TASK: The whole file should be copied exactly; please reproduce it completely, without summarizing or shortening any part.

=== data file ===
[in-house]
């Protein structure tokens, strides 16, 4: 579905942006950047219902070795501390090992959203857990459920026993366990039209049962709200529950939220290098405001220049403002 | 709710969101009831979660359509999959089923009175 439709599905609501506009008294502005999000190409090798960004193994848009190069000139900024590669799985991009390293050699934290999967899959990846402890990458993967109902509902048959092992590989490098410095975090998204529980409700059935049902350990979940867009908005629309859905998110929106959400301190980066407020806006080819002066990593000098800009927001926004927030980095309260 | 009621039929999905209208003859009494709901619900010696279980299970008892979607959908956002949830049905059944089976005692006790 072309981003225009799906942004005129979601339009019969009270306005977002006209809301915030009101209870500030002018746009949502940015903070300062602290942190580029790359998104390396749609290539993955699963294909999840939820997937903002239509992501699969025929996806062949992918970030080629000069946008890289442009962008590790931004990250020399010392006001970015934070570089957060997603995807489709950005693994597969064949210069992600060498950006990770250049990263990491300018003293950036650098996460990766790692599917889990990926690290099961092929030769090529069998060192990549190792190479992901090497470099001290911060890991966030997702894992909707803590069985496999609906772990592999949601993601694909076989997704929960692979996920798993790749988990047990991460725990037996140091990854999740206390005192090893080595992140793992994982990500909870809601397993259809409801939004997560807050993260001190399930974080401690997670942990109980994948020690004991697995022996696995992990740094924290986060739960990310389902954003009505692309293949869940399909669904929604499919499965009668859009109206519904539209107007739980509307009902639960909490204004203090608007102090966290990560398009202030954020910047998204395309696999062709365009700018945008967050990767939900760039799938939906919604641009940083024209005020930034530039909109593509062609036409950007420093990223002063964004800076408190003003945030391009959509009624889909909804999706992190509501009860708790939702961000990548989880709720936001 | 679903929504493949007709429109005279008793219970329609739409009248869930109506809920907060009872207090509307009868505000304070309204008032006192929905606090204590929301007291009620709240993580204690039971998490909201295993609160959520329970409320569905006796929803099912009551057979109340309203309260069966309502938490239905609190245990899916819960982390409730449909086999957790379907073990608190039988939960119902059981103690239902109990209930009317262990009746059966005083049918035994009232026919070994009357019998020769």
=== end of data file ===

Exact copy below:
[in-house]
């Protein structure tokens, strides 16, 4: 579905942006950047219902070795501390090992959203857990459920026993366990039209049962709200529950939220290098405001220049403002 | 709710969101009831979660359509999959089923009175 439709599905609501506009008294502005999000190409090798960004193994848009190069000139900024590669799985991009390293050699934290999967899959990846402890990458993967109902509902048959092992590989490098410095975090998204529980409700059935049902350990979940867009908005629309859905998110929106959400301190980066407020806006080819002066990593000098800009927001926004927030980095309260 | 009621039929999905209208003859009494709901619900010696279980299970008892979607959908956002949830049905059944089976005692006790 072309981003225009799906942004005129979601339009019969009270306005977002006209809301915030009101209870500030002018746009949502940015903070300062602290942190580029790359998104390396749609290539993955699963294909999840939820997937903002239509992501699969025929996806062949992918970030080629000069946008890289442009962008590790931004990250020399010392006001970015934070570089957060997603995807489709950005693994597969064949210069992600060498950006990770250049990263990491300018003293950036650098996460990766790692599917889990990926690290099961092929030769090529069998060192990549190792190479992901090497470099001290911060890991966030997702894992909707803590069985496999609906772990592999949601993601694909076989997704929960692979996920798993790749988990047990991460725990037996140091990854999740206390005192090893080595992140793992994982990500909870809601397993259809409801939004997560807050993260001190399930974080401690997670942990109980994948020690004991697995022996696995992990740094924290986060739960990310389902954003009505692309293949869940399909669904929604499919499965009668859009109206519904539209107007739980509307009902639960909490204004203090608007102090966290990560398009202030954020910047998204395309696999062709365009700018945008967050990767939900760039799938939906919604641009940083024209005020930034530039909109593509062609036409950007420093990223002063964004800076408190003003945030391009959509009624889909909804999706992190509501009860708790939702961000990548989880709720936001 | 679903929504493949007709429109005279008793219970329609739409009248869930109506809920907060009872207090509307009868505000304070309204008032006192929905606090204590929301007291009620709240993580204690039971998490909201295993609160959520329970409320569905006796929803099912009551057979109340309203309260069966309502938490239905609190245990899916819960982390409730449909086999957790379907073990608190039988939960119902059981103690239902109990209930009317262990009746059966005083049918035994009232026919070994009357019998020769």